Wharton Alumni Mentors FAQ

Are you interested in becoming a WHAM mentor but have a few questions? 

"I don't have a lot of free time"

That's why we suggest one hour per week for two months. We find this is easy to commit to, enough for a good thorough review of a strategic plan or of a funding pitch. Longer programs often lose both the momentum and focus required for action and impose too many engagements. However, after the first meeting Mentor and Mentee can certainly organize themselves as they wish.

Is there any legal risk if I become a mentor?

To make sure the relationship is clear from the start, we have drawn up the following charter for the mentor and mentee to sign:

"The mentor-mentee relationship is a relationship of trust.  All participants should take necessary steps - both at the start of the mentor-mentee relationship and throughout the relationship - to ensure that there are no conflicts of interest or other reasons why they should not take part in the mentorship program.  In addition, participants agree not to disclose or use any information of a commercially sensitive or confidential nature that they may receive in the course of the Mentoring Program except with prior approval.

The mentor-mentee relationship is an informal relationship.  Participation in the mentoring program does not create a legal relationship between the participants, impose any obligations or duties upon them, or create any rights.  Should participants wish to engage in a professional relationship beyond the mentoring program, they are encouraged to explore defining their relationship with legal counsel. 

The mentor-mentee relationship belongs to the mentor and the mentee.  The Wharton Club is not involved in or responsible for the mentor mentee relationship beyond the initial contact."

Are there any formal deliverables?

This is not paid consulting so no need for formal deliverables.  Also startups have such unique needs that every situation will be different. We do expect however to get feedback, issues faced, success stories … at the end of the 2 month period.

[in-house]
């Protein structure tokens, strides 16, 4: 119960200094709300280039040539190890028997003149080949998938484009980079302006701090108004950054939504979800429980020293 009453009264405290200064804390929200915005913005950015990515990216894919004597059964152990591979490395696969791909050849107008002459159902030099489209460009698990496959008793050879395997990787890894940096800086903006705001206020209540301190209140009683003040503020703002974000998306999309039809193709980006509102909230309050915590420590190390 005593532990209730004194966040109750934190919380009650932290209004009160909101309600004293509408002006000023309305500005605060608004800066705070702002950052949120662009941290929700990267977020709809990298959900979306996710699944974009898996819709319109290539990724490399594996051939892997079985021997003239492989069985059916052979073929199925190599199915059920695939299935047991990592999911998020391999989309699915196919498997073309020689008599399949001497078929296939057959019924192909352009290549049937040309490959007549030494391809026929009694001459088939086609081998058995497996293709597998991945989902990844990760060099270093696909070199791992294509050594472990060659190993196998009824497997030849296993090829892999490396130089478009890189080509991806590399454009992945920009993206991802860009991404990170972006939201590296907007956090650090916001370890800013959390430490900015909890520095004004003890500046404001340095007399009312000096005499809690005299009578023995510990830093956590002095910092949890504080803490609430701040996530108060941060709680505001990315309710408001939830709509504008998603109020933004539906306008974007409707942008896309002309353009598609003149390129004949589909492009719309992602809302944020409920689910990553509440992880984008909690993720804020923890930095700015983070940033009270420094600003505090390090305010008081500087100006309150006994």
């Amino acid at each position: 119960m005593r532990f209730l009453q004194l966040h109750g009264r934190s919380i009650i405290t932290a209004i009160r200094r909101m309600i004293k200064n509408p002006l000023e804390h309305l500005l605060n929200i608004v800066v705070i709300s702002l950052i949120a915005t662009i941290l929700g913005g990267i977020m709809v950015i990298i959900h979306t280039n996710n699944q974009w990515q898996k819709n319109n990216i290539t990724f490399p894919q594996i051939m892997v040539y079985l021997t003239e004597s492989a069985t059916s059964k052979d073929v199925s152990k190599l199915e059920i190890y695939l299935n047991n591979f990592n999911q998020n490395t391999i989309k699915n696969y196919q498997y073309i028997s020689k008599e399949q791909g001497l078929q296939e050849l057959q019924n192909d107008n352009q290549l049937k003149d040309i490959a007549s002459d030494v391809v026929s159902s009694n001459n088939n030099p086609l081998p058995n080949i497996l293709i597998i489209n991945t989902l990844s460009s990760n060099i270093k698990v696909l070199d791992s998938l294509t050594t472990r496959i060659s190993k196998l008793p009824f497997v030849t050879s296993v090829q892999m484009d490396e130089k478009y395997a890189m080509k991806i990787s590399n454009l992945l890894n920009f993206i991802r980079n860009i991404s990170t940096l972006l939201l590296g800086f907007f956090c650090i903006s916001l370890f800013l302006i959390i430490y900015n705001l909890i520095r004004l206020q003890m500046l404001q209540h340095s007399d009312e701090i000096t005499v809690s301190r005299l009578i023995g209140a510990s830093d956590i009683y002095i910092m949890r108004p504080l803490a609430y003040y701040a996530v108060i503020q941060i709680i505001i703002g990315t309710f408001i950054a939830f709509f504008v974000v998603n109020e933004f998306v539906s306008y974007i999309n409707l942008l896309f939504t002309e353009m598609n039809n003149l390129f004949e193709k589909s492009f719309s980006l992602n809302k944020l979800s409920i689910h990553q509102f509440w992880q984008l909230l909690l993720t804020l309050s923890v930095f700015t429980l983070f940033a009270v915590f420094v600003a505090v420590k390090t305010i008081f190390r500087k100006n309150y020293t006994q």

"I am employed, is there a risk of conflict of interest?"

It is best that Alumni employed by an organization do write to their HR to declare that they are doing unpaid mentoring for a startup, giving details about the startup activity. They should do the same if they become an investor (even if just receiving sweat equity). Equally they should never represent themselves as acting from their organization in dealings with the startup, only as a volunteer Wharton Alumni. Disclosure and proper communication is important to avoid any issues.

"What if I am offered a strategic board membership or sweat equity?"

Any formal relationship beyond the mentoring requires a formal shareholder agreement that is an opportunity to clearly define the relationship and should include a Hold Harmless clause for the new investor. If this happens, it's best to be part of an angel club that is familiar with such procedures.

"What happens if the startup I am mentoring requires specialist, payable advice?"

This can be part of the recommendation of a mentor as we do have several specific experts within the Wharton Alumni community. For instance communication or IT or M&A tasks are often contracted by startups. We aim to have a list of Alumni experts available and it is important to separate the mentoring from any commercial transactions.

Submit your questions and mentoring requests here.